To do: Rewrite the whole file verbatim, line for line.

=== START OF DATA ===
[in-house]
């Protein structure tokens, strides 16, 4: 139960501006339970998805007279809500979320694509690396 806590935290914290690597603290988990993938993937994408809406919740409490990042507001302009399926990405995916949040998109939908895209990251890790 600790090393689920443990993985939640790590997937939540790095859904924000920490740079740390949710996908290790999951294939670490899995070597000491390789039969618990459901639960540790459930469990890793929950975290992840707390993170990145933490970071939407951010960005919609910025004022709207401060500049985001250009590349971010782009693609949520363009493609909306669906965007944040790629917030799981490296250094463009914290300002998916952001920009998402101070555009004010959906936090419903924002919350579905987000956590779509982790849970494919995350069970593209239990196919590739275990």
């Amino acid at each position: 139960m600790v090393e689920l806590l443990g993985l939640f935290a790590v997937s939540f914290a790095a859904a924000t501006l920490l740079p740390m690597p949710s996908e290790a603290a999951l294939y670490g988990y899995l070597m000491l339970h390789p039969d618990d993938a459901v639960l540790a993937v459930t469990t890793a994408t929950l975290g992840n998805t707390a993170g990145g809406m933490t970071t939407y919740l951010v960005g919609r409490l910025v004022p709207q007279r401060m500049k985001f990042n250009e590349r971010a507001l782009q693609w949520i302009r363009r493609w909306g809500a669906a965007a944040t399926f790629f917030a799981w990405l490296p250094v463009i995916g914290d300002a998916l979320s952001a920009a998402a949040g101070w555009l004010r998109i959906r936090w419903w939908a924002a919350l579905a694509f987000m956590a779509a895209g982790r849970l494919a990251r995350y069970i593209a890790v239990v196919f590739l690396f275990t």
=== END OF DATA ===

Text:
[in-house]
């Protein structure tokens, strides 16, 4: 139960501006339970998805007279809500979320694509690396 806590935290914290690597603290988990993938993937994408809406919740409490990042507001302009399926990405995916949040998109939908895209990251890790 600790090393689920443990993985939640790590997937939540790095859904924000920490740079740390949710996908290790999951294939670490899995070597000491390789039969618990459901639960540790459930469990890793929950975290992840707390993170990145933490970071939407951010960005919609910025004022709207401060500049985001250009590349971010782009693609949520363009493609909306669906965007944040790629917030799981490296250094463009914290300002998916952001920009998402101070555009004010959906936090419903924002919350579905987000956590779509982790849970494919995350069970593209239990196919590739275990």
């Amino acid at each position: 139960m600790v090393e689920l806590l443990g993985l939640f935290a790590v997937s939540f914290a790095a859904a924000t501006l920490l740079p740390m690597p949710s996908e290790a603290a999951l294939y670490g988990y899995l070597m000491l339970h390789p039969d618990d993938a459901v639960l540790a993937v459930t469990t890793a994408t929950l975290g992840n998805t707390a993170g990145g809406m933490t970071t939407y919740l951010v960005g919609r409490l910025v004022p709207q007279r401060m500049k985001f990042n250009e590349r971010a507001l782009q693609w949520i302009r363009r493609w909306g809500a669906a965007a944040t399926f790629f917030a799981w990405l490296p250094v463009i995916g914290d300002a998916l979320s952001a920009a998402a949040g101070w555009l004010r998109i959906r936090w419903w939908a924002a919350l579905a694509f987000m956590a779509a895209g982790r849970l494919a990251r995350y069970i593209a890790v239990v196919f590739l690396f275990t």